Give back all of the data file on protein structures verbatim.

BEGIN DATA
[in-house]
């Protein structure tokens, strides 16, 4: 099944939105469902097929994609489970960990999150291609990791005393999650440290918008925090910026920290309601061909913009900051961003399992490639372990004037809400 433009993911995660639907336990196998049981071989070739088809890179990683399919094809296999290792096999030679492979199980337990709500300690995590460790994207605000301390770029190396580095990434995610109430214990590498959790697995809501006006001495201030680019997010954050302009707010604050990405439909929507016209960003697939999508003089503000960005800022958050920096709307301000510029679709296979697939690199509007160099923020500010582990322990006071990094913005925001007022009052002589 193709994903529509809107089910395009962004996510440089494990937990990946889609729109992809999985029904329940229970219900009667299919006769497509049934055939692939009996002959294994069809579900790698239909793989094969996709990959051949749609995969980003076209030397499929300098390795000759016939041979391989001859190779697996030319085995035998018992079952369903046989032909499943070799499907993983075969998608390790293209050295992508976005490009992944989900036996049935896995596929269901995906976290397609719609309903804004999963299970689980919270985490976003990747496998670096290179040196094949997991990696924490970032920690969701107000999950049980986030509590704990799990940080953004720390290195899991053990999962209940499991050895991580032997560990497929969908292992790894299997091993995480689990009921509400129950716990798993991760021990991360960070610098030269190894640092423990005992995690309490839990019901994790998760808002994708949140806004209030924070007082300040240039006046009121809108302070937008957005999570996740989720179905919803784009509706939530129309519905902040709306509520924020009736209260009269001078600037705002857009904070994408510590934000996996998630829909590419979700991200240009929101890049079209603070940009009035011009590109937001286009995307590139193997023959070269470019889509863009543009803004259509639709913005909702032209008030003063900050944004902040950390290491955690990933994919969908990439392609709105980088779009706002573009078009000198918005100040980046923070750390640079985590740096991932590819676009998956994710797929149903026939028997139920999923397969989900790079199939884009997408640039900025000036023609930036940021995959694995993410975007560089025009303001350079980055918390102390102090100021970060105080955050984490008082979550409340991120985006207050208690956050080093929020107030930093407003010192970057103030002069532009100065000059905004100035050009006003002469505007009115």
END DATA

[in-house]
């Protein structure tokens, strides 16, 4: 099944939105469902097929994609489970960990999150291609990791005393999650440290918008925090910026920290309601061909913009900051961003399992490639372990004037809400 433009993911995660639907336990196998049981071989070739088809890179990683399919094809296999290792096999030679492979199980337990709500300690995590460790994207605000301390770029190396580095990434995610109430214990590498959790697995809501006006001495201030680019997010954050302009707010604050990405439909929507016209960003697939999508003089503000960005800022958050920096709307301000510029679709296979697939690199509007160099923020500010582990322990006071990094913005925001007022009052002589 193709994903529509809107089910395009962004996510440089494990937990990946889609729109992809999985029904329940229970219900009667299919006769497509049934055939692939009996002959294994069809579900790698239909793989094969996709990959051949749609995969980003076209030397499929300098390795000759016939041979391989001859190779697996030319085995035998018992079952369903046989032909499943070799499907993983075969998608390790293209050295992508976005490009992944989900036996049935896995596929269901995906976290397609719609309903804004999963299970689980919270985490976003990747496998670096290179040196094949997991990696924490970032920690969701107000999950049980986030509590704990799990940080953004720390290195899991053990999962209940499991050895991580032997560990497929969908292992790894299997091993995480689990009921509400129950716990798993991760021990991360960070610098030269190894640092423990005992995690309490839990019901994790998760808002994708949140806004209030924070007082300040240039006046009121809108302070937008957005999570996740989720179905919803784009509706939530129309519905902040709306509520924020009736209260009269001078600037705002857009904070994408510590934000996996998630829909590419979700991200240009929101890049079209603070940009009035011009590109937001286009995307590139193997023959070269470019889509863009543009803004259509639709913005909702032209008030003063900050944004902040950390290491955690990933994919969908990439392609709105980088779009706002573009078009000198918005100040980046923070750390640079985590740096991932590819676009998956994710797929149903026939028997139920999923397969989900790079199939884009997408640039900025000036023609930036940021995959694995993410975007560089025009303001350079980055918390102390102090100021970060105080955050984490008082979550409340991120985006207050208690956050080093929020107030930093407003010192970057103030002069532009100065000059905004100035050009006003002469505007009115």